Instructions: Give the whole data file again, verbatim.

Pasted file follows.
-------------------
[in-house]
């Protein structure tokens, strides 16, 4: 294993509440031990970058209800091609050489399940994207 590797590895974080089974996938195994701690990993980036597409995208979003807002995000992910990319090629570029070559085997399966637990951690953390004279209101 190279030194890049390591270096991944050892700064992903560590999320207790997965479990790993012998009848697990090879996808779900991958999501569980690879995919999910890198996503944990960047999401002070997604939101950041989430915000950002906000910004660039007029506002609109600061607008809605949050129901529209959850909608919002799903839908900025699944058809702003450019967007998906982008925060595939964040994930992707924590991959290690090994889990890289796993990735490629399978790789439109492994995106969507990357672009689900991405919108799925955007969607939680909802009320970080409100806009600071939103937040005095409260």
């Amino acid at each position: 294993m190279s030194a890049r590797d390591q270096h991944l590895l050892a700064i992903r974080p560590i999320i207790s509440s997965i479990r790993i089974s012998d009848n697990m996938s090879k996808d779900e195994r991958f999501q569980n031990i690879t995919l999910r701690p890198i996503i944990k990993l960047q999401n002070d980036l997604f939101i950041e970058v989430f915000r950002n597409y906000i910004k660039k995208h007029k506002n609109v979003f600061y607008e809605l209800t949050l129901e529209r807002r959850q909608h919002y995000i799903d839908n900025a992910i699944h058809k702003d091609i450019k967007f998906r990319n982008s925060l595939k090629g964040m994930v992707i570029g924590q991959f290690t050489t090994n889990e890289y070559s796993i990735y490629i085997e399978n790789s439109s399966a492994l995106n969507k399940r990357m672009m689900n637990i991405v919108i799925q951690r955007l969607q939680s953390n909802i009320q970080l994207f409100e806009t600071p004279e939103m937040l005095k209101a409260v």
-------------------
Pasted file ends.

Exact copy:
[in-house]
């Protein structure tokens, strides 16, 4: 294993509440031990970058209800091609050489399940994207 590797590895974080089974996938195994701690990993980036597409995208979003807002995000992910990319090629570029070559085997399966637990951690953390004279209101 190279030194890049390591270096991944050892700064992903560590999320207790997965479990790993012998009848697990090879996808779900991958999501569980690879995919999910890198996503944990960047999401002070997604939101950041989430915000950002906000910004660039007029506002609109600061607008809605949050129901529209959850909608919002799903839908900025699944058809702003450019967007998906982008925060595939964040994930992707924590991959290690090994889990890289796993990735490629399978790789439109492994995106969507990357672009689900991405919108799925955007969607939680909802009320970080409100806009600071939103937040005095409260």
């Amino acid at each position: 294993m190279s030194a890049r590797d390591q270096h991944l590895l050892a700064i992903r974080p560590i999320i207790s509440s997965i479990r790993i089974s012998d009848n697990m996938s090879k996808d779900e195994r991958f999501q569980n031990i690879t995919l999910r701690p890198i996503i944990k990993l960047q999401n002070d980036l997604f939101i950041e970058v989430f915000r950002n597409y906000i910004k660039k995208h007029k506002n609109v979003f600061y607008e809605l209800t949050l129901e529209r807002r959850q909608h919002y995000i799903d839908n900025a992910i699944h058809k702003d091609i450019k967007f998906r990319n982008s925060l595939k090629g964040m994930v992707i570029g924590q991959f290690t050489t090994n889990e890289y070559s796993i990735y490629i085997e399978n790789s439109s399966a492994l995106n969507k399940r990357m672009m689900n637990i991405v919108i799925q951690r955007l969607q939680s953390n909802i009320q970080l994207f409100e806009t600071p004279e939103m937040l005095k209101a409260v």